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Mixed (VBScript and JavaScript) obfuscation

Published: 2008-04-03
Last Updated: 2008-04-03 00:07:16 UTC
by Bojan Zdrnja (Version: 1)
2 comment(s)

I recently had to analyze a compromised web site that was serving malware. The web site included an iframe (of course) that pointed to a script exploiting various vulnerabilities.

As you can probably already guess, the script was obfuscated, but this time I saw something relatively new (nothing ground breaking, but an interesting move).

The web page with the exploit was split into two parts: a VBScript part and a JavaScript part, as you can see below:

Script with VB and JS

Now, the interesting thing about this script is that the JavaScript part needs the VBScript part to finish the deobfuscation properly. If you look carefully at the screen shot above you can see the following parts:

  • The page starts with a VBScript. It defines some variables (mcvk, ybjfo, da) and then calls unescape() on a reversed string with certain characters replaced.
  • The result of the unescape() function is placed in a variable called togn. Now the VBScript part finishes and the JavaScript part starts.
  • This part again defines some empty variables (hq, bi) and then calls eval() on the togn variable.

The togn variable that was the result of the VBScript code actually contains JavaScript code that is needed for proper deobfuscation. The eval() call evaluates a string and executes it as if it was script code.

So, in order to deobfuscate this page we need to first process the VBScript part, paste the output into the togn variable and then execute the JavaScript part. Alternatively, we can use a debugger that works with both languages which means we have to use Internet Explorer on Windows.

If you've been reading our diaries you should already know how to deal with simple VBScript and JavaScript obfuscation (if not see http://isc.sans.org/diary.html?storyid=3351 and http://isc.sans.org/diary.html?storyid=2358 or you can check the SEC610 (http://www.zeltser.com/reverse-malware/) course Lenny teaches at SANS Institute, where I wrote the advanced web malware deobfuscation part).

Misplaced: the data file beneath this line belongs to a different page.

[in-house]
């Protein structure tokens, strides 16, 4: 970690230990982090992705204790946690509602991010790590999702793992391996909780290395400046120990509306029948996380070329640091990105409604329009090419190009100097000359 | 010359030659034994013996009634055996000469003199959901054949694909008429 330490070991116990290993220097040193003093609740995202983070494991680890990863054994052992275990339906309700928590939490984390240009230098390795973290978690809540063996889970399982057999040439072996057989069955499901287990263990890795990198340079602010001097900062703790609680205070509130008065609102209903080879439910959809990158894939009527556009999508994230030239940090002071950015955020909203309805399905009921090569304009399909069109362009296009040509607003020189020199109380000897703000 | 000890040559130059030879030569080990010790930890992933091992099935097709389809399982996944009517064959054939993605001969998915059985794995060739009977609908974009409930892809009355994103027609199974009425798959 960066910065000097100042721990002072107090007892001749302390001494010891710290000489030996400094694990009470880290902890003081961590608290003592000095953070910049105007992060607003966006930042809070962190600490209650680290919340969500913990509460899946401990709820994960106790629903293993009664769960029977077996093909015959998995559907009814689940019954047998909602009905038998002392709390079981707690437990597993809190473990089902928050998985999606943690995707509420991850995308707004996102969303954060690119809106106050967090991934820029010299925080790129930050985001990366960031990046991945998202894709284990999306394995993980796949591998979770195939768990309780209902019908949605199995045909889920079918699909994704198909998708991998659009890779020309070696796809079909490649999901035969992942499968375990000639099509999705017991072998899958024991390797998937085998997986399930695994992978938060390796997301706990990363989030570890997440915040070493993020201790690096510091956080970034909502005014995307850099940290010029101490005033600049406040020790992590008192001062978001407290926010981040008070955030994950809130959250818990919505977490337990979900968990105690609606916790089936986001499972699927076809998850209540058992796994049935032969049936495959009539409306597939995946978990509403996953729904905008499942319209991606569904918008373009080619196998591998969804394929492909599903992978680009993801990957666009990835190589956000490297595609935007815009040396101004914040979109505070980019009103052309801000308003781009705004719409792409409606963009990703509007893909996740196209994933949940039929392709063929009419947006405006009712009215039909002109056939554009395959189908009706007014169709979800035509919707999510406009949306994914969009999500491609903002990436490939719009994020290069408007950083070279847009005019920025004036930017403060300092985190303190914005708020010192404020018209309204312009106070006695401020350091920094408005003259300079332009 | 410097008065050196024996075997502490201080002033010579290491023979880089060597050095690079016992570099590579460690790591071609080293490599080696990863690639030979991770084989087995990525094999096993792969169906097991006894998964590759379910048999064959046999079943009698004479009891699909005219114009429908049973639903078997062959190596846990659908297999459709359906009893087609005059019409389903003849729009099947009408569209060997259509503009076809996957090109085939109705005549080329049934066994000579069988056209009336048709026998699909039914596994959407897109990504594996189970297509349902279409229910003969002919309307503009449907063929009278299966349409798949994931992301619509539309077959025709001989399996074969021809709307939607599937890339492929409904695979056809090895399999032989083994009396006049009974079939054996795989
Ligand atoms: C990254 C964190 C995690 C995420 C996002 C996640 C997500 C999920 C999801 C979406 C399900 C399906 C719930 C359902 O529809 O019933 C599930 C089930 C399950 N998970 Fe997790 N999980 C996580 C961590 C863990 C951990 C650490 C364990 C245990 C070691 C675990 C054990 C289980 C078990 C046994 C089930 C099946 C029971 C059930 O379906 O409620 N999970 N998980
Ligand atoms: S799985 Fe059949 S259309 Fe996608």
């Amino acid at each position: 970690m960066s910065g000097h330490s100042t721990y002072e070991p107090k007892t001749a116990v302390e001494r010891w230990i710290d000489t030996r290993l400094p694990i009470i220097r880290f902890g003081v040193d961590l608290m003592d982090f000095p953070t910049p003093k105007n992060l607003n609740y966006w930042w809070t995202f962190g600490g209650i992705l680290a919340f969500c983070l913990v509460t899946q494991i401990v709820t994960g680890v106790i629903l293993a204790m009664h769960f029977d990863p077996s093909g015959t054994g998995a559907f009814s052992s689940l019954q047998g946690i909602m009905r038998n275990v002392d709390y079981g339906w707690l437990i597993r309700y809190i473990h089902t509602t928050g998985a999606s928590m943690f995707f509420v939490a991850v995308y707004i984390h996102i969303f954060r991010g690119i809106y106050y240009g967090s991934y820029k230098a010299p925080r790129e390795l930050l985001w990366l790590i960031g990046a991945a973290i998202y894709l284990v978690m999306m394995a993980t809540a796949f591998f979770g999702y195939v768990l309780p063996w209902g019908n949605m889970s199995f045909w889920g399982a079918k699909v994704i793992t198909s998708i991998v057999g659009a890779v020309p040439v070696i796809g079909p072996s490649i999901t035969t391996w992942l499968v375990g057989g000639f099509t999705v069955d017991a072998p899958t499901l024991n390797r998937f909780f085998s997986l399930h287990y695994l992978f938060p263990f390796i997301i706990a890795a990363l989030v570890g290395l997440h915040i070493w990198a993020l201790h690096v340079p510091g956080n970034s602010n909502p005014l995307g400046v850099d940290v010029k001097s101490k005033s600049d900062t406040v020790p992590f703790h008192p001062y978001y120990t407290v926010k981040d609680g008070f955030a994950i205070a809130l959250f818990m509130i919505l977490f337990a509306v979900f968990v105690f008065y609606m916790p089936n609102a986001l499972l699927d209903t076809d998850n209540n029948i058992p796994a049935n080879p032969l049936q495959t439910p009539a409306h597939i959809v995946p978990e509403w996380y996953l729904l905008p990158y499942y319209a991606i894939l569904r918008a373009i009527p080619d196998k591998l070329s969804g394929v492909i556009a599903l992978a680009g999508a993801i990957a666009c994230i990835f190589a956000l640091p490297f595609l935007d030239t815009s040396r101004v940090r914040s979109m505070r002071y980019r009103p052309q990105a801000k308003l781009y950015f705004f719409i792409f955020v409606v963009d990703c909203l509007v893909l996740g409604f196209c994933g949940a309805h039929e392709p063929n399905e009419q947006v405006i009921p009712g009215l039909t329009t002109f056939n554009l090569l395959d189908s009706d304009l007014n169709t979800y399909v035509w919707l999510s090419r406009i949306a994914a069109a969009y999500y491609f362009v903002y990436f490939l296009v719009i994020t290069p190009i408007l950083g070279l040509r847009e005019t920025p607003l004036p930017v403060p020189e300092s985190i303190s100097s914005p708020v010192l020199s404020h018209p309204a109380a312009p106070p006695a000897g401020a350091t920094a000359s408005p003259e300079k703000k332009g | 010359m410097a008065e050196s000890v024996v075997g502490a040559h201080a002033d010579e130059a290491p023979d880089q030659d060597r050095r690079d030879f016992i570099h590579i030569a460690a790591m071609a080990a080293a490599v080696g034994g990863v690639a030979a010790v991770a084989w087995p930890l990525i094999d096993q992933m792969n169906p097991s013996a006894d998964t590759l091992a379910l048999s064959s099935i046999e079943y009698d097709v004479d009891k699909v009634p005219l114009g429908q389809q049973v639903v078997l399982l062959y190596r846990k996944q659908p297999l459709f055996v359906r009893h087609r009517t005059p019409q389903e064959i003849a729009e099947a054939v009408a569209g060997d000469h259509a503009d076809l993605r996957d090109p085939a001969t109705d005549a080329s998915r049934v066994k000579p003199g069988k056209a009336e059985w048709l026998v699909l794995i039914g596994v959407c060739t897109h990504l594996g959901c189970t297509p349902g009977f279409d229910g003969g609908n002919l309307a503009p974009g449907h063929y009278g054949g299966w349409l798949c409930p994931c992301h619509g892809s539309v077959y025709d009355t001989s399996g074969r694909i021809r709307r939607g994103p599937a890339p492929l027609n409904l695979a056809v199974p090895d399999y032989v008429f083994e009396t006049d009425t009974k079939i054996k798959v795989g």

Once the first part is deobfuscated, the togn variable will contain the following code:

function lid() {return "%u313d%u3030%u2634%u3d69%u3131%ucccc";} function   goqod(jyr) {  var   wbn,y="Fj2H9{NnzU*1CuP}-MEt!~bh.wBTI=6k3x[gyZG+$ld\"8#s@&mKaf7ev'54J;i(0:VOArc|^q)`]_o ,p",sgb='',de,ylg,nm='',u;   for(wbn=0;wbn<jyr.length;wbn++)  {  de=jyr.charAt(wbn);  ylg=y.indexOf(de);  if(ylg>-1)  {  u= ((ylg+1)%81-1);  if(u<=0)  {   u+=81  }  nm+=y.charAt(u-1)   }  else  {  nm+=de  }  }  sgb+=nm;       document.write(sgb);  }

The function goqod() gets called from the JavaScript code and is the one that handles the final deobfuscation (at the end the document.write call executes various exploits).

As this was relatively easy to deobfuscate, you might wonder why did the bad guys go that far and made things more complicated by using both VBScript and JavaScript. While I don't know the answer to this, my guess is that they are trying to prevent researchers from using automated honeypot/crawler machines based on JavaScript parsers (such as SpiderMonkey) from detecting the exploit. Executing these functions on a system that doesn't support VBScript will not return anything (the JavaScript code will fail due to a call to an inexistent function).

Besides making things more difficult for researchers, this "advanced" obfuscation also helps in evading AV detection. While the test on VT is not a real indicator (some AV programs have abilities to detect exploits better in browsers), when a scan of a file returns 2/32 as the result, that doesn't sound encouraging.

--

Bojan

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